Language schools key to successful learning

KERRY FURUKAWA
CONTRIBUTING WRITER

Even after I could greet neighbors and strangers, shakily shout “orimasu” (I’d like to get off ) from the back of a crowded bus and glide through a bank account application with judicious use of “wakarimashita” (I understand), I still wanted more from my Japanese abilities. The height and thickness of the wall between me and total comprehension had shrunk since my early days of being in Japan but the wall remained. I concluded that I needed the help of a language school. But it had to be flexible and one offering parttime classes since I had a full-time job.

I enrolled in an evening class at a language school in central Tokyo, eager to embark on my language journey. The experience proved to be more than I could have imagined and all that I had wanted — at the same time.

Once classes began, what became immediately clear was that this was school. And school has structure. We would cover a schedule of grammar points each week. Materials were given to guide this weekly study. The teacher was committed, in a pleasantly firm way, to us getting through these materials in the allotted time.

This structure was good for studying in itself. However, it also revealed the gaps in my knowledge. I achieved a sense of accomplishment when previously unknown grammar points or vocabulary were practiced, understood and used in daily life. This was real proof of my improvement.

An important part of this structure was time to think. This is a departure from mumbling something — anything — to a gym buddy you run into on the street. Or going blank because even though you checked the dictionary and practiced the question you needed to ask someone in the office at work, you didn’t actually prepare for a response.

At school, since you have time to formulate responses using target grammar, you get to stretch your abilities by focusing on what you really want to say. This, for me, was the beginning of trying to think in Japanese. Your responses also have to make sense. If they don’t make sense, the teacher will tell you. She won’t just smile and say, “Nihongo jōzu desu ne” (Your Japanese is good).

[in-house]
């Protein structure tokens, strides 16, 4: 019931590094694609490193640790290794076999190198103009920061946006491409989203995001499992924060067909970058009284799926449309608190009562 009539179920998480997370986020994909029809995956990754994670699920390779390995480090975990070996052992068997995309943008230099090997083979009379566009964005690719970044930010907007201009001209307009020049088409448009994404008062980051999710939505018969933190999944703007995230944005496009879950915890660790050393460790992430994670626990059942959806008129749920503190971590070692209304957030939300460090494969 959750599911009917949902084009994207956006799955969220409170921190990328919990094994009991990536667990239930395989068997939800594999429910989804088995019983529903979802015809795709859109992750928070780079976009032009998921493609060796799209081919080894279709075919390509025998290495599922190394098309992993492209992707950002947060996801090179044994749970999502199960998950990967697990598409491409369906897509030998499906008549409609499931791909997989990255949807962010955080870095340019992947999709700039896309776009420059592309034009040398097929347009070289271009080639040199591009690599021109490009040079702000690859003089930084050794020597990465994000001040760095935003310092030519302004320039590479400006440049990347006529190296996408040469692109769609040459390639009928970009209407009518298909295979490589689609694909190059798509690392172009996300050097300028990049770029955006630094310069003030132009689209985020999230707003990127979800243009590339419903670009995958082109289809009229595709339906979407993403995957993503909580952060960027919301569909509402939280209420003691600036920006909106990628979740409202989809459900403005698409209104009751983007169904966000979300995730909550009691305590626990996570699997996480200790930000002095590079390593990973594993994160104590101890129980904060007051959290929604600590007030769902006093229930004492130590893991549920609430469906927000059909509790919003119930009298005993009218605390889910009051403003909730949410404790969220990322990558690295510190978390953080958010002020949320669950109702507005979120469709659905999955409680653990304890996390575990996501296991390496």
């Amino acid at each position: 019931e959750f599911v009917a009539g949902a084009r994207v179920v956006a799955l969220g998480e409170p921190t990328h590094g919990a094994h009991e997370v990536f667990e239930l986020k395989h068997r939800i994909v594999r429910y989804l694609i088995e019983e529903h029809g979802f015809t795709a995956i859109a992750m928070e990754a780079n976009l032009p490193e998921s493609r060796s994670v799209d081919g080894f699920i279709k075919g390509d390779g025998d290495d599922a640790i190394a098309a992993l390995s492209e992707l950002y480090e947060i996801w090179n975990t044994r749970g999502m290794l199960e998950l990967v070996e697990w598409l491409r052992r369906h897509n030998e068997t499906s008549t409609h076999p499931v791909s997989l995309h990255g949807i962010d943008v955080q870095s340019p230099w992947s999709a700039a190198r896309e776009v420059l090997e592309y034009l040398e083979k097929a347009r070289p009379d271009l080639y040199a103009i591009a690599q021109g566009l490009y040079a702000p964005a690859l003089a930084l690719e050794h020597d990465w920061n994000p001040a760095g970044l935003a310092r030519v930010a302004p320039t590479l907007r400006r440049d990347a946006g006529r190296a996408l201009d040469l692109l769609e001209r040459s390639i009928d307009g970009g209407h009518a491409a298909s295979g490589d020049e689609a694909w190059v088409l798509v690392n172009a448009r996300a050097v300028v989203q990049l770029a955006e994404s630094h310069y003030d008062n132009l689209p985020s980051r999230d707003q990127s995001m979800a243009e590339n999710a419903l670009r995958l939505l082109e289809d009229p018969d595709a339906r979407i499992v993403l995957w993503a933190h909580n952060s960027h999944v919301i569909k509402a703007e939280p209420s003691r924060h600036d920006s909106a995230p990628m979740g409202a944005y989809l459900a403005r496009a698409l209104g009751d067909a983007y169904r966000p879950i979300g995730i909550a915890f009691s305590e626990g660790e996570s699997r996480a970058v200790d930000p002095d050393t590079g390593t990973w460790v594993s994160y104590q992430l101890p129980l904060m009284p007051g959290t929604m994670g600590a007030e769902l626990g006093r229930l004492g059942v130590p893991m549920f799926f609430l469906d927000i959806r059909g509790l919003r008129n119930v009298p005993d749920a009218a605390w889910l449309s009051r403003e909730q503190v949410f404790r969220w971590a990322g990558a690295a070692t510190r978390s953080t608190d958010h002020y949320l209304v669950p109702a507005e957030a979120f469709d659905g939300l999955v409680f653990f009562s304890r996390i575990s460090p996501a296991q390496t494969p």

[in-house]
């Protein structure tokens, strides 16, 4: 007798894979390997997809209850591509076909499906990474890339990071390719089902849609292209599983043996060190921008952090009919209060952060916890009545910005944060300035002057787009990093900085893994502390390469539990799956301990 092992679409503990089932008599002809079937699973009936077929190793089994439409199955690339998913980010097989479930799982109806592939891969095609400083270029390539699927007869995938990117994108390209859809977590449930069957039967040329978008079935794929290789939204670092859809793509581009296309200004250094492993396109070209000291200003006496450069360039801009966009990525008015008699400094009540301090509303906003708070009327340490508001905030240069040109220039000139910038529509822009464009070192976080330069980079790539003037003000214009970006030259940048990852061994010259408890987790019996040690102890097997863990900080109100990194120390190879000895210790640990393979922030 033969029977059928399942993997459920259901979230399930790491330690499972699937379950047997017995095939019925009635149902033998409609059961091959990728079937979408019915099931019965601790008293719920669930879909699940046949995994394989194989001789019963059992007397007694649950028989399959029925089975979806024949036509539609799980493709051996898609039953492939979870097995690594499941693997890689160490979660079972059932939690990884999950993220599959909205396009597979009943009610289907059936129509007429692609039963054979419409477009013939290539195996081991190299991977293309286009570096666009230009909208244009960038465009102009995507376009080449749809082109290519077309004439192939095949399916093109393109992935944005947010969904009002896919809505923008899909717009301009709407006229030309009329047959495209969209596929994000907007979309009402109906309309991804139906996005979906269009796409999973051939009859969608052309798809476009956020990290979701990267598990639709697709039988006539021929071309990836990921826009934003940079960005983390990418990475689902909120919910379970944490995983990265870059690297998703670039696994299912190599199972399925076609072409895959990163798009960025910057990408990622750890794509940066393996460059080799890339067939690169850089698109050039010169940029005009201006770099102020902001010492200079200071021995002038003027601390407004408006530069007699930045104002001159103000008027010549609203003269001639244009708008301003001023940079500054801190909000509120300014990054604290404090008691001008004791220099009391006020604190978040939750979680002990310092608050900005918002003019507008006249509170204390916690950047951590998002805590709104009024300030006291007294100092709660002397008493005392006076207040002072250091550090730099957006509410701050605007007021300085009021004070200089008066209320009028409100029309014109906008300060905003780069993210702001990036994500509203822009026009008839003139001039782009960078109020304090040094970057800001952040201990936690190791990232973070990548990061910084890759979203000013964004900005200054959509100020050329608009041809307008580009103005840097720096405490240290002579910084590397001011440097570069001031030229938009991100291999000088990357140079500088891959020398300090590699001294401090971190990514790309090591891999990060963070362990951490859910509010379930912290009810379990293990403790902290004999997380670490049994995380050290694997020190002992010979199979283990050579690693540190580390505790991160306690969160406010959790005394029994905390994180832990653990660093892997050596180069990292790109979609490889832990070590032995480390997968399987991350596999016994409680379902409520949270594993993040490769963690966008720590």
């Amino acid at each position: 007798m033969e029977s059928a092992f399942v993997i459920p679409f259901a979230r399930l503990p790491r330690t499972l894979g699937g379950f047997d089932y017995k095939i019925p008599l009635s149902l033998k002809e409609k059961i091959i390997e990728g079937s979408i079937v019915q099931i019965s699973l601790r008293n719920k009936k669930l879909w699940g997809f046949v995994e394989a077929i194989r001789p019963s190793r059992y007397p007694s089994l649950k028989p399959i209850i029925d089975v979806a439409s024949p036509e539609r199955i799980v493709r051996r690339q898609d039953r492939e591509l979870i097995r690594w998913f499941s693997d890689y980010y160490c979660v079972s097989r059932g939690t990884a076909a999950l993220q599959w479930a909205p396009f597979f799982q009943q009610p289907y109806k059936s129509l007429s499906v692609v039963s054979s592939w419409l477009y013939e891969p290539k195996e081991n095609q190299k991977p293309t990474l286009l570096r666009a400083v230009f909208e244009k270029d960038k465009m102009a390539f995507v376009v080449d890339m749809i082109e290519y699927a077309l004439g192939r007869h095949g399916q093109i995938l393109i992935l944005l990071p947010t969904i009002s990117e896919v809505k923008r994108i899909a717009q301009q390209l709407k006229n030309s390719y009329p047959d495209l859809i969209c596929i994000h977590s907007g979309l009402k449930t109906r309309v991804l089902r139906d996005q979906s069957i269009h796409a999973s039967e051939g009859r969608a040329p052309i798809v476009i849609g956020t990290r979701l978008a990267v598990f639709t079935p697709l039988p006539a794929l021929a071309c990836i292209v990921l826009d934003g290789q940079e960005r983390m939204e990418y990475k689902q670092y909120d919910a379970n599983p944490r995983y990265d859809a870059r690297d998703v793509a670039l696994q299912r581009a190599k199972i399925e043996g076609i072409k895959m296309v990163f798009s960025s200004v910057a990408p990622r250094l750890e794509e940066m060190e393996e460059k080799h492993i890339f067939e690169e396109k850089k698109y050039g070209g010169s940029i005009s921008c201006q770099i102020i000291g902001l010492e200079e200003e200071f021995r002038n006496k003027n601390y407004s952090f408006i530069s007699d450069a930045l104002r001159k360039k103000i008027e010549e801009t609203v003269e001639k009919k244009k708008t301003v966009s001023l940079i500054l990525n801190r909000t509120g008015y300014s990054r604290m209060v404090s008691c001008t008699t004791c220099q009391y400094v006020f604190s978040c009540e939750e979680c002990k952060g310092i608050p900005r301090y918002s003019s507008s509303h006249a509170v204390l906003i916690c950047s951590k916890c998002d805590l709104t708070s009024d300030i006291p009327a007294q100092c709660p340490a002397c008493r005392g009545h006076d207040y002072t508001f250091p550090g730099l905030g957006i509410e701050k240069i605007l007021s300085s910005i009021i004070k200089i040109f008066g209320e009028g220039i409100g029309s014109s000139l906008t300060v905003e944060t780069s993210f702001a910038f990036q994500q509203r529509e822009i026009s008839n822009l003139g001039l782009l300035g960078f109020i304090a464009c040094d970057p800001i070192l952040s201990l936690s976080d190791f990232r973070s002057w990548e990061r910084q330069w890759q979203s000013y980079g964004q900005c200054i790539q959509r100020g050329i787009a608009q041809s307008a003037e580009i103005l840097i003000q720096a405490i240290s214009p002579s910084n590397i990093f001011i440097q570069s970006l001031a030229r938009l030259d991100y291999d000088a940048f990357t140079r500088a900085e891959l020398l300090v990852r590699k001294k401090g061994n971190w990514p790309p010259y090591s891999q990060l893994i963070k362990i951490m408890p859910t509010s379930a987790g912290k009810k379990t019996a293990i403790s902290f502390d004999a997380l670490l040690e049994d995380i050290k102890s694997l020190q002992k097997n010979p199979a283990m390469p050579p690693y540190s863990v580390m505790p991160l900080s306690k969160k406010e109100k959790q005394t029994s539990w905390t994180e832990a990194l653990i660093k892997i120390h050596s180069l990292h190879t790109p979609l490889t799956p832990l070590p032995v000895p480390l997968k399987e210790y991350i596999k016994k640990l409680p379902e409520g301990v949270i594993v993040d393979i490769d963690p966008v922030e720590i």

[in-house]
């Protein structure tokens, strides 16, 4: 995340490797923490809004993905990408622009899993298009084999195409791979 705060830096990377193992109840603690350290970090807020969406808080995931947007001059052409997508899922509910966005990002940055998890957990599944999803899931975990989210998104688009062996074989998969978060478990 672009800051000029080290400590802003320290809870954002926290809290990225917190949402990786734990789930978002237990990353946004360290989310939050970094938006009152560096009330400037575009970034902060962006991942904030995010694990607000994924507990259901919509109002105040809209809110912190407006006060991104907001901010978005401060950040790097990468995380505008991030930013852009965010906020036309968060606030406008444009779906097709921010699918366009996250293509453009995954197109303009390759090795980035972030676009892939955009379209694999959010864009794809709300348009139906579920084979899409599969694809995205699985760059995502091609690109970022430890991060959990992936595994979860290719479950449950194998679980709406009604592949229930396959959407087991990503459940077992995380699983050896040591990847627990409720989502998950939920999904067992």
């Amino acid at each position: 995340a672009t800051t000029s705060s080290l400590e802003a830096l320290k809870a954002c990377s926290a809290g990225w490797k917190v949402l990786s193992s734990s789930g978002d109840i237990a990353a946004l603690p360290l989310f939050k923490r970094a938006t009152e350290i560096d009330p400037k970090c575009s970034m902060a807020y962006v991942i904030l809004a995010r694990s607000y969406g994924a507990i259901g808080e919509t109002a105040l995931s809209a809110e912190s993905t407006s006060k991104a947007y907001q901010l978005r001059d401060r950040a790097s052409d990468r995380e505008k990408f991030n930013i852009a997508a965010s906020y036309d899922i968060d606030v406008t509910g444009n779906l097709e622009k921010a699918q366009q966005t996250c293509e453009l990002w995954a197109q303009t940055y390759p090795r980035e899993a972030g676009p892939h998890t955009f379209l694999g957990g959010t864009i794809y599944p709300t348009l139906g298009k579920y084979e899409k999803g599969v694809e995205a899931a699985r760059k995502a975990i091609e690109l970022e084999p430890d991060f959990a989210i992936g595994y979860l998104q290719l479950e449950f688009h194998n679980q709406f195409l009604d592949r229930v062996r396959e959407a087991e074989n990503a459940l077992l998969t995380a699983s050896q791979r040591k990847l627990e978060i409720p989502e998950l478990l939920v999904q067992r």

But it’s not just the teacher whom you will talk to in class. Classmates also prove an integral part of the learning experience. In any class, students will have different levels and different strengths. Speaking to classmates is a good way to either practice explaining something in simpler terms or to challenge your abilities with those who might be more advanced. Not to mention the expressions, grammar and vocabulary that you can learn from your peers.

Even in our native language we have preferred words or phrases that we use habitually. I’ve found it’s the same in a foreign language. Everybody has an expression they use at least more than the average person. I still remember that I picked up “~ ni yoru” (because of ) from a classmate who used it often.

Teachers and classmates come together to provide a safe environment. At first you might worry that that everybody is going to be better than you, they’re going to laugh at you and you might slow the class down. But your worries will quickly go away when you realize that everybody is rooting for you and you are rooting for everyone else. No need to worry about mistakes. If your mistake is big enough, someone will correct you and you will learn. Plus, as you are paying for classes, worrying about making mistakes becomes a real waste of money.

Finally, language school was perhaps most valuable for me because it was in Japanese. At the time, I spent most of my daily life in a non-Japanese environment, so school was a way to ensure that I was hearing and using Japanese. Apart from class content, you get to talk with school staff, have conversations with the teacher, and, of course, your classmates. All of my classmates were from different countries, and I recall most people being able to speak English. But we were so eager to practice that we often spoke in Japanese. Even if we spoke in English it was most often about studying Japanese.

After a few months of language school, I didn’t wake up fluent. But I knew I had taken a significant step in chipping away the wall.

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